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Tuesday, 18 June, 2002, 12:03 GMT 13:03 UK
'Keep ministers away from GM debate'
Greenpeace environmental protesters attack a field of genetically modified crops at Lyng, near Norwich, Norfolk
Protesters have ripped up some GM crop trials
Public mistrust of the government could hold back understanding of genetically modified (GM) food, MPs have warned.


It is unfortunate that the crops chosen for use in farm-scale evaluations are not directly used by consumers

DEFRA committee
Government-funded independent research is needed to end confusion over conflicting scientific positions on GM crops.

But ministers should be kept "at arm's length" from the findings as their position on the issue is not trusted, a committee of MPs has said.

The MPs called for an independent panel of scientists to review research in an effort to raise the "quality" of public knowledge and fuel debate.

'Independent' debate

Their report also called on "those with entrenched views and vested interests, and the media, to approach the debate in a responsible manner".

The recommendations are contained in a report by the Environment, Food and Rural Affairs Committee.

It calls for field trials to be conducted using more consumer-friendly crops to better illustrate the commercial value of genetic modification.

Previous field trials - which have used maize, oil seed rape and beet - are unlikely to capture the public's imagination, it argued.

"We agree that public mistrust of its intentions in respect of GM crops and food requires that the programme of public debate should be conducted independently of government," the report says.

The committee backed the Agriculture and Environment Biotechnology Commission (AEBC), which has said the public debate should be kept at "arm's length from the government".

The AEBC was set up in 2000 to advise the government on biotechnology issues, including the social and commercial impact.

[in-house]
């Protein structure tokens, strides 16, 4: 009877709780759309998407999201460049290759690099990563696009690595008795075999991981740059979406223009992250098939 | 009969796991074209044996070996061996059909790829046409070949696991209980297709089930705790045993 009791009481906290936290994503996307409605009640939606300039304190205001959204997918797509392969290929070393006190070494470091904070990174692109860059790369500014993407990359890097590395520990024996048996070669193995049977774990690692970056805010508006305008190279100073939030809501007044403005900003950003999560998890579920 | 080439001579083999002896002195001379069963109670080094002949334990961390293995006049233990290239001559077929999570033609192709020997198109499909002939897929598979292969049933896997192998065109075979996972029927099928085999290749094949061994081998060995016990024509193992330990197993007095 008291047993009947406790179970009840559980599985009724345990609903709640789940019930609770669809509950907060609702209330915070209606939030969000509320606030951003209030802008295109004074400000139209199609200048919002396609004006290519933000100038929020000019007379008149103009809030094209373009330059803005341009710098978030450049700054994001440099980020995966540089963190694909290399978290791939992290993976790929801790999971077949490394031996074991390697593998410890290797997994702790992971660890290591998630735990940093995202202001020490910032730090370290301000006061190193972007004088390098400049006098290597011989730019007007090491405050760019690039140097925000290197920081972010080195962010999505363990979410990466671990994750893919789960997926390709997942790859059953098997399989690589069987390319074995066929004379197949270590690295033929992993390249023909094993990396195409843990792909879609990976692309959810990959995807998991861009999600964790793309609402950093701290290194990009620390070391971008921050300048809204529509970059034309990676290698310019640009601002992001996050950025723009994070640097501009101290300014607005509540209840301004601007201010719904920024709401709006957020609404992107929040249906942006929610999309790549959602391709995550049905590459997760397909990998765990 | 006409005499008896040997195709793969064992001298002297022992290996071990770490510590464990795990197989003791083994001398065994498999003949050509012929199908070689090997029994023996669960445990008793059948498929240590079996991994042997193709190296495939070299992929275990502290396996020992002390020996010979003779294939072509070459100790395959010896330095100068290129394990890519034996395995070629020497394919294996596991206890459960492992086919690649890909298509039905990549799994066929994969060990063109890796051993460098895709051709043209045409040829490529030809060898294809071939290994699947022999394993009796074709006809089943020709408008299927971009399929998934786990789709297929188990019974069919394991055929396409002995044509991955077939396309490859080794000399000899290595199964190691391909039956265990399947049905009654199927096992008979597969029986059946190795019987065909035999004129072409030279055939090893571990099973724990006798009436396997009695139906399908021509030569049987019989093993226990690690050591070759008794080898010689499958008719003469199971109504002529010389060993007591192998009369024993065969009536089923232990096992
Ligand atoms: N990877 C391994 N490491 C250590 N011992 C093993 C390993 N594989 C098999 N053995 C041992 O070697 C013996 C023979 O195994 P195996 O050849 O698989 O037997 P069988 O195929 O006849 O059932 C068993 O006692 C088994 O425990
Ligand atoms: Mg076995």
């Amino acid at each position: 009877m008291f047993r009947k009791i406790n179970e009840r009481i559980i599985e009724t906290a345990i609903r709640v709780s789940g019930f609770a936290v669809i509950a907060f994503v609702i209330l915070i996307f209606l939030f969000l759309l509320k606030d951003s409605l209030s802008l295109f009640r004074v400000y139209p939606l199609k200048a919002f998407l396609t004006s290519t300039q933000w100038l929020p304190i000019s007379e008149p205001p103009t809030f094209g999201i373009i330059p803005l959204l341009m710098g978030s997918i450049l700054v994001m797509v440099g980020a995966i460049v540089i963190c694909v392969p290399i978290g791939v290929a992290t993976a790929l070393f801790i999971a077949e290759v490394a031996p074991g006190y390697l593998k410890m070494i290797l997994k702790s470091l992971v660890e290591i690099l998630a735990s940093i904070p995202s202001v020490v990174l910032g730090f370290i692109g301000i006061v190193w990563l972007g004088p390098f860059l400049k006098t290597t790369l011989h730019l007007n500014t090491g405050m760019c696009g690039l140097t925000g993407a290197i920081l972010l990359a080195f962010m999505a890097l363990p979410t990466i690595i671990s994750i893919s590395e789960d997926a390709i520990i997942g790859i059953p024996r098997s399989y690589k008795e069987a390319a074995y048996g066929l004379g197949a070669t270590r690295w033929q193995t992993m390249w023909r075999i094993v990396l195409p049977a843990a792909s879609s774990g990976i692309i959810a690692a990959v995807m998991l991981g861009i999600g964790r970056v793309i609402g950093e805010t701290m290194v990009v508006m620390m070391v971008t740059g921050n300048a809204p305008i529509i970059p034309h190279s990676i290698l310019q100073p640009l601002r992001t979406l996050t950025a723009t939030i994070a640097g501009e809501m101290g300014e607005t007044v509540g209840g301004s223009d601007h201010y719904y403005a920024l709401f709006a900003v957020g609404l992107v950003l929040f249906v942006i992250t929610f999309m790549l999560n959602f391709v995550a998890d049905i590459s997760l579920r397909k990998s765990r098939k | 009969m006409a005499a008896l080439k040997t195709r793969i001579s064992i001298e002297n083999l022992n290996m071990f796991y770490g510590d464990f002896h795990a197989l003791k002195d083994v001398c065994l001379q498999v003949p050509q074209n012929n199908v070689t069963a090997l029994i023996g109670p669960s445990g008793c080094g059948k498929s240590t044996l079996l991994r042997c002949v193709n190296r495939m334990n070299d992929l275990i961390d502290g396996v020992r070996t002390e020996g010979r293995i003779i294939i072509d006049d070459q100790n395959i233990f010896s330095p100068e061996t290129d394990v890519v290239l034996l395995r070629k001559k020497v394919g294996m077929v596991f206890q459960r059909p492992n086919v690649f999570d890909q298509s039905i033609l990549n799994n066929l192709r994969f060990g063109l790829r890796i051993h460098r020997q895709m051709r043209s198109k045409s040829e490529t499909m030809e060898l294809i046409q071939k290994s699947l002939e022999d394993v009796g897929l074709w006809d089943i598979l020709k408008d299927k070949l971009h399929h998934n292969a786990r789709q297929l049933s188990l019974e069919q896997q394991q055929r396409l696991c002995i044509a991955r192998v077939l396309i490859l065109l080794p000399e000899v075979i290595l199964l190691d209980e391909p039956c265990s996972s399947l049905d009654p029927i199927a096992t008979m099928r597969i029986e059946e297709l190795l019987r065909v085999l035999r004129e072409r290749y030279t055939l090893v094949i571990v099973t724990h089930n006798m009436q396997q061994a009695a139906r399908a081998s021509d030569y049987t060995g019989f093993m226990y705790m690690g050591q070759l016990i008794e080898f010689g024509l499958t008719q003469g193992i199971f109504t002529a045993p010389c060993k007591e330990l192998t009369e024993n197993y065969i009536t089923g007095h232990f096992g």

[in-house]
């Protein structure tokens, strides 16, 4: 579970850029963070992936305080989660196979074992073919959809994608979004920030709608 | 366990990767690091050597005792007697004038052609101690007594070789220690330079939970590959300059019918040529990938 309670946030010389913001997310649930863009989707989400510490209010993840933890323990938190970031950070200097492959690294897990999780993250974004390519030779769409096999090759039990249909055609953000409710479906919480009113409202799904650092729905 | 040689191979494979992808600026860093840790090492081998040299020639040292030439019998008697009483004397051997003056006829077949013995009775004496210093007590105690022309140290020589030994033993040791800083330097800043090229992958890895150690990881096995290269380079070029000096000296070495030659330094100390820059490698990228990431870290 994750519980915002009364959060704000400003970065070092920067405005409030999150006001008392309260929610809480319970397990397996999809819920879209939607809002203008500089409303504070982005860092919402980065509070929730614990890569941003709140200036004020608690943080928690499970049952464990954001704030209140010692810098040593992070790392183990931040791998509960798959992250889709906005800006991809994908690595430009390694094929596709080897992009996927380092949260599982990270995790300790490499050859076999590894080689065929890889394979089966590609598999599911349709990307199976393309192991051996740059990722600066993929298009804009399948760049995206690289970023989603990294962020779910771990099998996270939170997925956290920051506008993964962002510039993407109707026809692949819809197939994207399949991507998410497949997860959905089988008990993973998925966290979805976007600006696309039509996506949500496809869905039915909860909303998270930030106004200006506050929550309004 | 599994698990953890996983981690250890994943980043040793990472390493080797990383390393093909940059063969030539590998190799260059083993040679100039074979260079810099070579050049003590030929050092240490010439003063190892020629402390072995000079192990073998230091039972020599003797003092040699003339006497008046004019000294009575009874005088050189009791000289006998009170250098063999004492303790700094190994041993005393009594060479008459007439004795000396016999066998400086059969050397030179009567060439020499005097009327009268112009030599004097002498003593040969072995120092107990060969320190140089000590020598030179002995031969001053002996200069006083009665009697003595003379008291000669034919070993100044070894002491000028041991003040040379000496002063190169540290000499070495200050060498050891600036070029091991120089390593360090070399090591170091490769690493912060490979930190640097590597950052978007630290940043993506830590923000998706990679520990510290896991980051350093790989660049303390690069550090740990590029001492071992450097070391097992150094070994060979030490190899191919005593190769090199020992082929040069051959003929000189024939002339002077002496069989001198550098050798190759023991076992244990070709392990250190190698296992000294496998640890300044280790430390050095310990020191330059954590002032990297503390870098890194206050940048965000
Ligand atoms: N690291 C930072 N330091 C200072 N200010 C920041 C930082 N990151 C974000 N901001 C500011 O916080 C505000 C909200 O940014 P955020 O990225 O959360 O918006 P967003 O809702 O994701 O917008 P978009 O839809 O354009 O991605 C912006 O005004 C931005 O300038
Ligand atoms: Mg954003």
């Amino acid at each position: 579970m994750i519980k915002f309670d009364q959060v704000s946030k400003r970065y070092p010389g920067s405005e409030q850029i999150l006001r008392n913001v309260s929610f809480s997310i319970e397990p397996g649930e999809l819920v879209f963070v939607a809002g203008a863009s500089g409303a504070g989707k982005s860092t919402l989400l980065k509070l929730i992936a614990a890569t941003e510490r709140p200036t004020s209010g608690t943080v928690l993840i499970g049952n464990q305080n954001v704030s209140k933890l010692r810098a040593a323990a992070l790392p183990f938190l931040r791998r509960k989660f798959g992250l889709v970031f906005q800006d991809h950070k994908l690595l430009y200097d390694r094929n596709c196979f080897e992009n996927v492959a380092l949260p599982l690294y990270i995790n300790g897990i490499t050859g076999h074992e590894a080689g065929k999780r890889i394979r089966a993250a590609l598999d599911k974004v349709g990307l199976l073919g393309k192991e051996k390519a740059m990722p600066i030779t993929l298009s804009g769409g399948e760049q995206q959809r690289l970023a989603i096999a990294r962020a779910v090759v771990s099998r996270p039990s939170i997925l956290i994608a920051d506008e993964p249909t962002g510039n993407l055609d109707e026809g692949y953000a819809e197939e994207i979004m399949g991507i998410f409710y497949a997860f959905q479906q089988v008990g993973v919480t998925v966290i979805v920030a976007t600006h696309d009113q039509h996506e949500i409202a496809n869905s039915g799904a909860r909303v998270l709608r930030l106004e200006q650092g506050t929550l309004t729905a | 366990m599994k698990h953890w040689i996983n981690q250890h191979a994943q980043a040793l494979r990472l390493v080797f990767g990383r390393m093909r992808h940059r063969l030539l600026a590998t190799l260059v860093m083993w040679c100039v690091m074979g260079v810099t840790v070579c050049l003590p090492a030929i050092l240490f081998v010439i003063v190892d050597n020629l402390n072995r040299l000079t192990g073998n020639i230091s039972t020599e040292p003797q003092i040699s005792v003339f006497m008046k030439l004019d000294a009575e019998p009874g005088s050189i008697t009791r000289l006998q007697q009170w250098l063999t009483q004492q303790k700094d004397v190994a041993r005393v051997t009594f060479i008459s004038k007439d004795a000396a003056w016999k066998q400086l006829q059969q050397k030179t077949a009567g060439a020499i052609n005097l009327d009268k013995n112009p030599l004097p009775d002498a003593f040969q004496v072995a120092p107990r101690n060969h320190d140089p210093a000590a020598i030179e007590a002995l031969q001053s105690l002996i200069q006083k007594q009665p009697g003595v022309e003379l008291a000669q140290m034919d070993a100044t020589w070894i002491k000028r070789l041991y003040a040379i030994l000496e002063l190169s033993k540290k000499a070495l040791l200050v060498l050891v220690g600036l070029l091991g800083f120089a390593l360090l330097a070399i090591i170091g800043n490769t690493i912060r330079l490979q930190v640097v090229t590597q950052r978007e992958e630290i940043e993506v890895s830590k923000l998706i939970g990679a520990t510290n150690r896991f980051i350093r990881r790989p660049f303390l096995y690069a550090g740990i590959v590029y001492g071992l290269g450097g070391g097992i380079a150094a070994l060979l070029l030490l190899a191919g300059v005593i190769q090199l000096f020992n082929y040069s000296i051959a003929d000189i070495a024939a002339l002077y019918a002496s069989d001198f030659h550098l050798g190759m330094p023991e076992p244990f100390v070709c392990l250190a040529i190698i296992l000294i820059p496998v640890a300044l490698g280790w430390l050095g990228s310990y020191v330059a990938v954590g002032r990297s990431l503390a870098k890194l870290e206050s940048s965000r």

'Consumer relevant'

The report went on: "It is unfortunate that the crops chosen for use in farm-scale evaluations are not directly used by consumers.

"Debate about the farm-scale evaluations is therefore likely to focus on alleged risks associated with GM technology without the balance of any concrete example of substantial examples of consumer benefits.

"As a result, the public looking at the outcomes of the farm-scale evaluations alone, is unlikely to perceive much advantage of proceeding to commercial exploitation of GM crops.

"This ensures that the debate will be about principles and hypotheses not concrete consumer-relevant United Kingdom data, making it all the harder to involve the wider public."

It added: "We recommend as a matter of priority that the government address the question of the need to rebuild public confidence in science as an instrument of public policy, without which it will be extremely difficult to have a well informed public consultation and debate on matters such as the future of GM technology."

See also:

28 May 02 | Scotland
31 Jan 02 | UK Politics
31 Jan 02 | UK
30 Jan 02 | UK Politics
24 Jan 02 | Science/Nature
28 Nov 01 | Science/Nature
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